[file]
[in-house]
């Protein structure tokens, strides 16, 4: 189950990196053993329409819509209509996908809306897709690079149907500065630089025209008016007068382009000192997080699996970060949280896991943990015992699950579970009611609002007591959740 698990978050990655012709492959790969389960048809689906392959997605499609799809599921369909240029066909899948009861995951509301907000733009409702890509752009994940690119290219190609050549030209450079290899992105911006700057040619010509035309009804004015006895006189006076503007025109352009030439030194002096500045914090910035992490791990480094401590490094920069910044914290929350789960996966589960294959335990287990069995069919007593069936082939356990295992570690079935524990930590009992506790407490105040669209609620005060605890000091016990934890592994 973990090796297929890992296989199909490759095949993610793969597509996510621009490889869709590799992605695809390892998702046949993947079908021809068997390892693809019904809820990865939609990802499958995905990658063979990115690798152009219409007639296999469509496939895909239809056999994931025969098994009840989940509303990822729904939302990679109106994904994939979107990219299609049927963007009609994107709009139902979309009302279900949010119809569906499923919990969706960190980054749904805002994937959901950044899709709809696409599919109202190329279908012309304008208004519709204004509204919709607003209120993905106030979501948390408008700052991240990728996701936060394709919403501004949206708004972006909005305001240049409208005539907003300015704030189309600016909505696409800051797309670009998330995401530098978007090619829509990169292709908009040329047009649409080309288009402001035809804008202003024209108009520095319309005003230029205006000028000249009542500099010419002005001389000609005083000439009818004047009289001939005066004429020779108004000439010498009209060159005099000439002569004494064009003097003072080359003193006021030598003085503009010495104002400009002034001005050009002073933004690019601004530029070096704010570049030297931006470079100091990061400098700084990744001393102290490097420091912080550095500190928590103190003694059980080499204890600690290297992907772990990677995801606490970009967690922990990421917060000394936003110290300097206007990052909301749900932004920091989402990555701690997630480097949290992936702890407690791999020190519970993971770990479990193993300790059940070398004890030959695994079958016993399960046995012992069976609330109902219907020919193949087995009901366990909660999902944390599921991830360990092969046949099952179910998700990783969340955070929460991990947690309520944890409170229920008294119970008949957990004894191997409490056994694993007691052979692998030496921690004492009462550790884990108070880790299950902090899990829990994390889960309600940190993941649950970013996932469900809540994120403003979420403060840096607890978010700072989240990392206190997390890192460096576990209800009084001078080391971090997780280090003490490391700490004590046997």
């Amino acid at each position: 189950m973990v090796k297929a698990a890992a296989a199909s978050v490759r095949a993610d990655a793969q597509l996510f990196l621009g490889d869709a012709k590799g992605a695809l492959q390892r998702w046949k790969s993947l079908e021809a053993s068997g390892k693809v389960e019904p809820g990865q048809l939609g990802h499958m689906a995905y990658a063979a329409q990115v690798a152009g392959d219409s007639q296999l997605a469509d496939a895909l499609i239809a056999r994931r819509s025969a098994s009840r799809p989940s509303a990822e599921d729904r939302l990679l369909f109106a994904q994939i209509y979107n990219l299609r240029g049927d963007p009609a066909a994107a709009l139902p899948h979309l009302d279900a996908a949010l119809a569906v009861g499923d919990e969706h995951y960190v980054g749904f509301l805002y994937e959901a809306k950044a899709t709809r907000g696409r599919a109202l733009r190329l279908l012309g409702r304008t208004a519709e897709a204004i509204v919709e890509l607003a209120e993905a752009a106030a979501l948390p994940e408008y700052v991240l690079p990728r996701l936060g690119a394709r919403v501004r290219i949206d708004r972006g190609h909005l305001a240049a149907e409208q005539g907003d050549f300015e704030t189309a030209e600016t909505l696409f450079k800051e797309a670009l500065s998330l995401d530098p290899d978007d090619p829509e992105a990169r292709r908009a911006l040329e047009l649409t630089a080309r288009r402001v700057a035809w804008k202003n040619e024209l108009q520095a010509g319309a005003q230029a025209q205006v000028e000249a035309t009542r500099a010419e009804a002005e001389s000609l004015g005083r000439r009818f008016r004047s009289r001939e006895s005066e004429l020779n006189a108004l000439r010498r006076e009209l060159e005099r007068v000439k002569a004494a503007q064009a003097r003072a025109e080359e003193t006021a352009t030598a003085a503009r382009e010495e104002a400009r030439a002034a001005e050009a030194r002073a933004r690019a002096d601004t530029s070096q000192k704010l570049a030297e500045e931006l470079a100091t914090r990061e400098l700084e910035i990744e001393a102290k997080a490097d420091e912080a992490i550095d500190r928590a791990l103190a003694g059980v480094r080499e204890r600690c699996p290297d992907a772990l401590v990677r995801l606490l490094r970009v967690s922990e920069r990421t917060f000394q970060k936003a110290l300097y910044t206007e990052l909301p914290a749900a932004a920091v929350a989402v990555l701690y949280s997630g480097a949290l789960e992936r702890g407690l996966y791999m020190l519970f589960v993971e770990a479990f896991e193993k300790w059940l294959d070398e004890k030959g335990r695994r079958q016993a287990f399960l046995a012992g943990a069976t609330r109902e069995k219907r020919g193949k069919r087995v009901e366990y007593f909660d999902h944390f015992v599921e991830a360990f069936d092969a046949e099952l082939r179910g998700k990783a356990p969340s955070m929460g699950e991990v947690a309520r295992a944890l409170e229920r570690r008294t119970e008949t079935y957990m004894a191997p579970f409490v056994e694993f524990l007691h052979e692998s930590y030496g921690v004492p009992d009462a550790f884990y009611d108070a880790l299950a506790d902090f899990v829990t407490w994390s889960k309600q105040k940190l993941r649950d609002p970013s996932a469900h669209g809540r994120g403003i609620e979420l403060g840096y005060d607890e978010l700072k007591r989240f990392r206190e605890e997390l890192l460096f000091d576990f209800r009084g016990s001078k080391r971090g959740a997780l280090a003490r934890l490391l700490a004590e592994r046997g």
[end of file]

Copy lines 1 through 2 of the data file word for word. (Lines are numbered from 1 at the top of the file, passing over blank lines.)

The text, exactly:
[in-house]
């Protein structure tokens, strides 16, 4: 189950990196053993329409819509209509996908809306897709690079149907500065630089025209008016007068382009000192997080699996970060949280896991943990015992699950579970009611609002007591959740 698990978050990655012709492959790969389960048809689906392959997605499609799809599921369909240029066909899948009861995951509301907000733009409702890509752009994940690119290219190609050549030209450079290899992105911006700057040619010509035309009804004015006895006189006076503007025109352009030439030194002096500045914090910035992490791990480094401590490094920069910044914290929350789960996966589960294959335990287990069995069919007593069936082939356990295992570690079935524990930590009992506790407490105040669209609620005060605890000091016990934890592994 973990090796297929890992296989199909490759095949993610793969597509996510621009490889869709590799992605695809390892998702046949993947079908021809068997390892693809019904809820990865939609990802499958995905990658063979990115690798152009219409007639296999469509496939895909239809056999994931025969098994009840989940509303990822729904939302990679109106994904994939979107990219299609049927963007009609994107709009139902979309009302279900949010119809569906499923919990969706960190980054749904805002994937959901950044899709709809696409599919109202190329279908012309304008208004519709204004509204919709607003209120993905106030979501948390408008700052991240990728996701936060394709919403501004949206708004972006909005305001240049409208005539907003300015704030189309600016909505696409800051797309670009998330995401530098978007090619829509990169292709908009040329047009649409080309288009402001035809804008202003024209108009520095319309005003230029205006000028000249009542500099010419002005001389000609005083000439009818004047009289001939005066004429020779108004000439010498009209060159005099000439002569004494064009003097003072080359003193006021030598003085503009010495104002400009002034001005050009002073933004690019601004530029070096704010570049030297931006470079100091990061400098700084990744001393102290490097420091912080550095500190928590103190003694059980080499204890600690290297992907772990990677995801606490970009967690922990990421917060000394936003110290300097206007990052909301749900932004920091989402990555701690997630480097949290992936702890407690791999020190519970993971770990479990193993300790059940070398004890030959695994079958016993399960046995012992069976609330109902219907020919193949087995009901366990909660999902944390599921991830360990092969046949099952179910998700990783969340955070929460991990947690309520944890409170229920008294119970008949957990004894191997409490056994694993007691052979692998030496921690004492009462550790884990108070880790299950902090899990829990994390889960309600940190993941649950970013996932469900809540994120403003979420403060840096607890978010700072989240990392206190997390890192460096576990209800009084001078080391971090997780280090003490490391700490004590046997």